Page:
Baby Suggs’ Hands and the “Ungeographic”

Photo by Ezekixl Akinnewu from Pexels

Baby Suggs, the matriarch in Beloved, did not fully realize what freedom from slavery meant until she had crossed the Ohio River into Cincinnati, when she discovered that her body now belonged to her:

“These hands belong to me. These my hands”  (166)

Not to have legal ownership of one’s embodied self was a fundamental condition of chattel slavery in the United States, and Toni Morrison’s narrative renders the subjective experience of it in stark, intimate terms.  The narrator’s telling of Suggs’ reactions–“Next she felt a knocking in her chest and discovered something else new:  her own heartbeat.  Had it been there all along? This pounding thing?”(166)—articulates the condition explicitly. Beloved’s attentive detailing of the body as belonging or not belonging to an individual suggests that to be a slave is to not-be.  It is to be rendered “ungeographic.”  In this blog let’s plunge into:

 What is the experience of the “ungeographic” for African Americans and how does Morrison’s work address this?  What might be the effects on readers? 

From Emancipation to Jim Crow

The Emancipation Proclamation, the end of the Civil War, and the establishment of Reconstruction governments in southern states did much to reverse the “ungeographic” legal status of African Americans. The Reconstruction peeriod saw African Americans holding government offices, growing businesses, and owning and managing their agricultural property.  Then the Plessy vs. Ferguson Supreme Court happened, effectively ending Reconstruction. State after state stripped African Americans of many privileges of citizenship, including the right to vote, through practices such as “grandfathering” voter registrations, and the redistricting of communities to favor public schools and services for whites only.

Thus, the iron laws of “separate but equal” alongside horrific lynchings and burnings in the Jim Crow South (and North, for that matter, though to a lesser extent), prevailed for decades. Although laws have changed (not always for the better), practices of racist erasures are still rampant in the U.S.A.  This is the American Tragedy.

James Baldwin

In a 1985 piece entitled “Here Be Dragons,” writer  James Baldwin sums up the unending, willful blindness of white people to the reality of black lives.  He decries the ongoing invisibility of the personal, lived experience of African Americans: “to think of him [“the Negro in America”] is to think of statistics, slums, rapes, injustices . . . .”  But writers and artists fight on. Through fiction, poetry, plays, and essays, African American literature for over 150 years has given the world the intimate details of people living and dying through it all, and Toni Morrison is no exception.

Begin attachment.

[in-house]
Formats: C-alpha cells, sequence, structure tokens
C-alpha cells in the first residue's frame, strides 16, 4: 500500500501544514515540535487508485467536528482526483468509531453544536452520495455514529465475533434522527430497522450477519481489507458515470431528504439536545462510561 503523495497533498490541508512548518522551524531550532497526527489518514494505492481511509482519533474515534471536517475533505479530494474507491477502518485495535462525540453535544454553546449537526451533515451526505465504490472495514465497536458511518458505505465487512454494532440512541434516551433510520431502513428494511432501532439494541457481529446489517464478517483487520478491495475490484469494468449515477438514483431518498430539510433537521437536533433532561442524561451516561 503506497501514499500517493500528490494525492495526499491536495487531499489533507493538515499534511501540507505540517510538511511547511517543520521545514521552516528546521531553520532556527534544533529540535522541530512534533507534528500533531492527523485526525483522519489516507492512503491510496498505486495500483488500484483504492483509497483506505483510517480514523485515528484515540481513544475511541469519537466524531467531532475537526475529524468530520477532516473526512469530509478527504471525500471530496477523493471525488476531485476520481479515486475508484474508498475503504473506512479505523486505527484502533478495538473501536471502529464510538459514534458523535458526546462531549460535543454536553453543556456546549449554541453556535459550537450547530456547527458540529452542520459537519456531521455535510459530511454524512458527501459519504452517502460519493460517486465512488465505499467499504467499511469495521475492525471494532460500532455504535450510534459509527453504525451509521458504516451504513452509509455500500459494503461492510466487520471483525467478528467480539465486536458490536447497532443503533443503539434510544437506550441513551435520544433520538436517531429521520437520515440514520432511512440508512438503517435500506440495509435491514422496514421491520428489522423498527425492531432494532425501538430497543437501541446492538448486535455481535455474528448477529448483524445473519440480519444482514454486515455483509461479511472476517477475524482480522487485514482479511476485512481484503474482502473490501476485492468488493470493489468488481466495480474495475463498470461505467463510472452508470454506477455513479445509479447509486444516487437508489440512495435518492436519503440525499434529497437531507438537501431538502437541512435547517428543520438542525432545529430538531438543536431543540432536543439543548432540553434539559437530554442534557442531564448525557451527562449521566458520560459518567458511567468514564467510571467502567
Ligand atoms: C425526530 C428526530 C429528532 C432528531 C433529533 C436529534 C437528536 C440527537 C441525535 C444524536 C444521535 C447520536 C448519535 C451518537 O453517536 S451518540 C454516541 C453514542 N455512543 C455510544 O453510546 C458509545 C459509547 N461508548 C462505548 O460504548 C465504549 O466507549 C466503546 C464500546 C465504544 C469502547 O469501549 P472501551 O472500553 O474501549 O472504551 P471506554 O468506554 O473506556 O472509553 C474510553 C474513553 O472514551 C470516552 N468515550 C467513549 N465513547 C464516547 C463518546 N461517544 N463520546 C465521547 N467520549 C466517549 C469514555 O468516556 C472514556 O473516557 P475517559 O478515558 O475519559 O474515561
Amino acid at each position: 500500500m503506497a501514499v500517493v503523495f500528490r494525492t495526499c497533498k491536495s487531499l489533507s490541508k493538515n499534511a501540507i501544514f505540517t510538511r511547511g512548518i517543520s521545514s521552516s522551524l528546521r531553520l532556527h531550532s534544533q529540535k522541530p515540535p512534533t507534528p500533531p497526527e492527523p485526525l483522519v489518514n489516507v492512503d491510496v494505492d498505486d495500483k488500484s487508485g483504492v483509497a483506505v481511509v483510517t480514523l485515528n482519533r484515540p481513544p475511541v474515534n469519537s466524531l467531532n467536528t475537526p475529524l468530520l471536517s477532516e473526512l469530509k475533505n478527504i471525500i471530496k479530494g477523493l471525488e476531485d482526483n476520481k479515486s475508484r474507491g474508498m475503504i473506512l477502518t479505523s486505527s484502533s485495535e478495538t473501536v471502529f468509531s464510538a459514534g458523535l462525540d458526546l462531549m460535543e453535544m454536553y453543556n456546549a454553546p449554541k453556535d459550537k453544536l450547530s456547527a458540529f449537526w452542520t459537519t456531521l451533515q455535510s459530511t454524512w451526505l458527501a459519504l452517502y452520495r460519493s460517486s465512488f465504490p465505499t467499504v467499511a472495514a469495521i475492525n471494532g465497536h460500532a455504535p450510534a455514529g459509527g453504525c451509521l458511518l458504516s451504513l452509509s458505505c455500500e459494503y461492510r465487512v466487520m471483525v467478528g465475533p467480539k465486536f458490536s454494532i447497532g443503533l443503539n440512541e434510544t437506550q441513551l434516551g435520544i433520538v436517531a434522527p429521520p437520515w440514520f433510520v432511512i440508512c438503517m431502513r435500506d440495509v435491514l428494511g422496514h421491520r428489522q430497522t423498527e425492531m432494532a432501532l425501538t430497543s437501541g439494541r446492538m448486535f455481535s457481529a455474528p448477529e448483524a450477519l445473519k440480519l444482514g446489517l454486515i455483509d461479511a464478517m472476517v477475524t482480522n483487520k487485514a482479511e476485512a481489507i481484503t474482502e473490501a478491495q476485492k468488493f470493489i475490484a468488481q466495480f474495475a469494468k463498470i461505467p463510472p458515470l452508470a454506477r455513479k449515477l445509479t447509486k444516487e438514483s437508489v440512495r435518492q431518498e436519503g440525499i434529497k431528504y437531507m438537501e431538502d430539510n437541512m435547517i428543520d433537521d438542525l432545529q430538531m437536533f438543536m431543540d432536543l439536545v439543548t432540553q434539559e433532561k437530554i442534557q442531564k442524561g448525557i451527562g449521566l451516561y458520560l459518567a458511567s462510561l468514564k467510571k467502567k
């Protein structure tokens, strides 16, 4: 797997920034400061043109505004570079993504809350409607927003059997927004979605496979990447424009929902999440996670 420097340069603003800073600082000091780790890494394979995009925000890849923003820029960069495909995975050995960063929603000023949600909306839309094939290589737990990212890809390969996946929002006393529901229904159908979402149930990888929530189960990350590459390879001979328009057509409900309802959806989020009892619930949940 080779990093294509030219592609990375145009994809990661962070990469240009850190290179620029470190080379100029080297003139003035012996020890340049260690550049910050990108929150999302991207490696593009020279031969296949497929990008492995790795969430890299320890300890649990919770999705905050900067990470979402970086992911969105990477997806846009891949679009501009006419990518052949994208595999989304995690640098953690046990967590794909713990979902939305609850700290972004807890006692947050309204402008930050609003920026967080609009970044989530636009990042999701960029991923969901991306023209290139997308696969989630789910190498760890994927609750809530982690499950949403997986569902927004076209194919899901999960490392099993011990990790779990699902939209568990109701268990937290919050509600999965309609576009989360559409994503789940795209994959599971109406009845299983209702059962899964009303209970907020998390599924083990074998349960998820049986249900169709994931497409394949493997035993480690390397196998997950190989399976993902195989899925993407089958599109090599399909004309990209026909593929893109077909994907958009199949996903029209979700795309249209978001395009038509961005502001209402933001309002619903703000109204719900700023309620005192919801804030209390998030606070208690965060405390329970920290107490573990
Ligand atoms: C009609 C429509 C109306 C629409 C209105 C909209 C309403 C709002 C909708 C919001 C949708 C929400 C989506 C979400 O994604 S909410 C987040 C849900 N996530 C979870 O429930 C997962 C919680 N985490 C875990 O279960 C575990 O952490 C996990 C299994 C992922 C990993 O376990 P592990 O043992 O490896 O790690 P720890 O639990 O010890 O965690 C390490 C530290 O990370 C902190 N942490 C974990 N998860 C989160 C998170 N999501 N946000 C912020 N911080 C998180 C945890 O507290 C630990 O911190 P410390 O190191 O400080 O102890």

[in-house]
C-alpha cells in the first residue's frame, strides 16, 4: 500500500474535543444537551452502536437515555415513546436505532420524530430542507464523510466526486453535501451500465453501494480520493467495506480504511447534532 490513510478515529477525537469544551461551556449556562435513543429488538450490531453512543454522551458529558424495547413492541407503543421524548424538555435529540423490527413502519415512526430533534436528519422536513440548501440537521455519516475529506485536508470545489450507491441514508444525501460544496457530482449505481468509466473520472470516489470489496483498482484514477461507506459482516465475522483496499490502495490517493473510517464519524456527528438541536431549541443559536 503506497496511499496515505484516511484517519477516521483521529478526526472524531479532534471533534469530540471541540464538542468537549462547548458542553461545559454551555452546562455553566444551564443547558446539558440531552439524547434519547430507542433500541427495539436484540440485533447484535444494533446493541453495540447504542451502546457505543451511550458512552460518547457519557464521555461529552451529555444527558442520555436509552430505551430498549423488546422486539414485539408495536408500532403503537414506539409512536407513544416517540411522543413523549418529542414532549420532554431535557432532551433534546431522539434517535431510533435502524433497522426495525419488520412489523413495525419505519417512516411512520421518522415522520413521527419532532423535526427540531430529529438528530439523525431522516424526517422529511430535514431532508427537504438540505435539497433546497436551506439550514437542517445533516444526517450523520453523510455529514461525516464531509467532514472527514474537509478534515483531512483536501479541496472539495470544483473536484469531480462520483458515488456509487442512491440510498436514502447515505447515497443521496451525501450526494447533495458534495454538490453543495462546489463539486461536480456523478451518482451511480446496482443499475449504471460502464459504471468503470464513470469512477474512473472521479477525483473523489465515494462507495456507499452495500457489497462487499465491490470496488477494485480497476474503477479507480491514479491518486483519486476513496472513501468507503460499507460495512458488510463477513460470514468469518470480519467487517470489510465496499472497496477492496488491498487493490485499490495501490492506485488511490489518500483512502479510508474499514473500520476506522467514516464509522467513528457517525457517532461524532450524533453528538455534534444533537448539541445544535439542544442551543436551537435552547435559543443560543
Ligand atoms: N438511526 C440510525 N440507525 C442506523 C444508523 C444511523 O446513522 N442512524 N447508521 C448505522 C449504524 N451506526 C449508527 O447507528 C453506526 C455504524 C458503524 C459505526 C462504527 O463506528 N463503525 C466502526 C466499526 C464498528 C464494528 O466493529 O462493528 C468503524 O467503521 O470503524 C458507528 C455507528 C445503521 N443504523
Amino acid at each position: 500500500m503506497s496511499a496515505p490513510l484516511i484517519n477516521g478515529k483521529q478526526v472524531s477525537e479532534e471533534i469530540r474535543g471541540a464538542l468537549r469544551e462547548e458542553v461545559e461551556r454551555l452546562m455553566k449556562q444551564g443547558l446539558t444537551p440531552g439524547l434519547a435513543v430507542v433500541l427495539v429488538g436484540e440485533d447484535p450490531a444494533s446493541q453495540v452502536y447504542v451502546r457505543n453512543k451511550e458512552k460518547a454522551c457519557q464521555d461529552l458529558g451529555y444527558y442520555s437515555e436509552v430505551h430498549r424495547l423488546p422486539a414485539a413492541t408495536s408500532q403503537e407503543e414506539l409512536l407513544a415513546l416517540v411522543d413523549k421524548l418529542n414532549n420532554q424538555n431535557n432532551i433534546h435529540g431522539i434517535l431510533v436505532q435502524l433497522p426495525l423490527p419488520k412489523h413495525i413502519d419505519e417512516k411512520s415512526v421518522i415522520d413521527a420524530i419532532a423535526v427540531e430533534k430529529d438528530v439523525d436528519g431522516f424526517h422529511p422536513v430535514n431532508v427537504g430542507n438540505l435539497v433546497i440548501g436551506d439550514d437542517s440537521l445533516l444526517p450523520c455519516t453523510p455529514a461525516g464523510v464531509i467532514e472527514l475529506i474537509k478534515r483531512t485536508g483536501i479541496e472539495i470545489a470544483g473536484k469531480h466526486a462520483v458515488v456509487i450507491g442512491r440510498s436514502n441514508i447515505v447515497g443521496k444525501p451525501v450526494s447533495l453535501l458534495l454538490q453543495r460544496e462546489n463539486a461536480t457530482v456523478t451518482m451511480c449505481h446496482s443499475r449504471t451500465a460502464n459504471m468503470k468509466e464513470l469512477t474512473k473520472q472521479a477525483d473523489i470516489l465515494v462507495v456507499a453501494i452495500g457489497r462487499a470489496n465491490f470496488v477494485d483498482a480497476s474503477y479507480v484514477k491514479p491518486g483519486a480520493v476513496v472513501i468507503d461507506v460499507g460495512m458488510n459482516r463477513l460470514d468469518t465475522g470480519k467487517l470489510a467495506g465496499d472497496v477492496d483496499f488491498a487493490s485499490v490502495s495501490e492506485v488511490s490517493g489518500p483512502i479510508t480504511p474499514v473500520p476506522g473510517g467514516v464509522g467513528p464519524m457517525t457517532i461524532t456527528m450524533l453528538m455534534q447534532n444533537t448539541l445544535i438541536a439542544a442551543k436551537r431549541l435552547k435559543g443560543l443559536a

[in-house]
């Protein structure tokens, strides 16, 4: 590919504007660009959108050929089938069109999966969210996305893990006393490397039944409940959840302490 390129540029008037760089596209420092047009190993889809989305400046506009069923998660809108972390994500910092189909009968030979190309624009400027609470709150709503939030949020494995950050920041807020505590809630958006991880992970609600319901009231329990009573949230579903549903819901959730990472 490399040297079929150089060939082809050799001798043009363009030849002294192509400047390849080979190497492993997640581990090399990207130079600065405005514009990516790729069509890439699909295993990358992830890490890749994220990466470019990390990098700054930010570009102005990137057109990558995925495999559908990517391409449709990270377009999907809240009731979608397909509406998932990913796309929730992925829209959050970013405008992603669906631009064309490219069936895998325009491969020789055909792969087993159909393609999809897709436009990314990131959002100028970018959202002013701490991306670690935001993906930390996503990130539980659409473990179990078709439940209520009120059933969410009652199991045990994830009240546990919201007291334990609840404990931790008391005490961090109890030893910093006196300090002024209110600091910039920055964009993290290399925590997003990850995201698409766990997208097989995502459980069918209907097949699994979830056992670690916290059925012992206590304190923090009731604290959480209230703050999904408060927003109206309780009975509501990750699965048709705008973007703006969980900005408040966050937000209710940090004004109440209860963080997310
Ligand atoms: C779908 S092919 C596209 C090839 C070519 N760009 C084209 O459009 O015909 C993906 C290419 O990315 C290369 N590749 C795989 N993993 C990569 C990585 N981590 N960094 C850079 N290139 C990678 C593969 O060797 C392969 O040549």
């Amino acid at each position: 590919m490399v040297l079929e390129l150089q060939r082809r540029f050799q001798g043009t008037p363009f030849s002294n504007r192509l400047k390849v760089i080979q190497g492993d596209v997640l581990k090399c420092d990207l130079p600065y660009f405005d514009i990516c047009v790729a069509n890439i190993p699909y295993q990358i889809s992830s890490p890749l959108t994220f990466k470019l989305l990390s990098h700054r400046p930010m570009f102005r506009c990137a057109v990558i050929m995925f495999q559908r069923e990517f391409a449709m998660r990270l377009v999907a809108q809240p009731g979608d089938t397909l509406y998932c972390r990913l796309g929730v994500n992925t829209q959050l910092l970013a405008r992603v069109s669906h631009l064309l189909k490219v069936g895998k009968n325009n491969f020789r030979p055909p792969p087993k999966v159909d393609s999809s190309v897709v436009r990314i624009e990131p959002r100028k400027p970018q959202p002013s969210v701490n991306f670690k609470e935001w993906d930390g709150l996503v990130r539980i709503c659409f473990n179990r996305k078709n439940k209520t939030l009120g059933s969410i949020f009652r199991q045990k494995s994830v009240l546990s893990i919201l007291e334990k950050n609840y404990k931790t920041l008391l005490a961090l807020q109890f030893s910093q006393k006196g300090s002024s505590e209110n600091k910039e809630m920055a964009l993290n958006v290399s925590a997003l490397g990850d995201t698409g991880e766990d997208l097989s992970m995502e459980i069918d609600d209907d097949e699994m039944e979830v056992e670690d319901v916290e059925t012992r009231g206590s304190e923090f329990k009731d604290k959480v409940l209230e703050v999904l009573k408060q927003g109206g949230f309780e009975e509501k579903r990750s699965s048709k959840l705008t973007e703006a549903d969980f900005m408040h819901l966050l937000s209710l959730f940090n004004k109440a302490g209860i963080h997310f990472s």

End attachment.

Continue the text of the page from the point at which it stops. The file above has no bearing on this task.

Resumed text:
Morrison’s “rough response” to the Fugitive Slave Bill

Toni Morrison’s trilogy is a grand resistance project to being rendered “ungeographic,” from slavery through the 20th century.  An examination of the language of legal codes relating to chattel slavery and “runaway” slaves indicates that central to the development of a system of slavery in the American south was the notion of the body as property.

How to render that experience in a subjective way?  Morrison has stated that she had to imagine it, because even in the literature produced by former slaves, “whenever there was an unusually violent incident, or a scatological one, or something ‘excessive,’ one finds the writer taking refuge in the literary convention of the day.”  (“The Site of Memory” 109).  The result of Morrison’s imagining is a work of fiction which opens up the “vise” of dominant histories and geographies and does so in an innovative way.

Toni Morrison’s work in general renders black subjects as geographically central to the making of the United States, and at all levels:  from the widest history—the near-achievement of an all-Black State in Oklahoma (Paradise) —to the narrowest detail—a woman discovering her own hands (Beloved)—and even beyond into the supernatural—the “clicking sound” one can hear along city streets long after the Harlem dances have stopped (Jazz 226). 

Responses Interlude:  reflect, write, post:

What do you have to add to the notion of “ungeographic” from your own living and reading experiences? 

The next blog in this cluster opens wide questions about the timeplaces Toni Morrison creates in order to reconfigure black subjects in the geographic imagination:  The Chronotopic Imagination of Toni Morrison.

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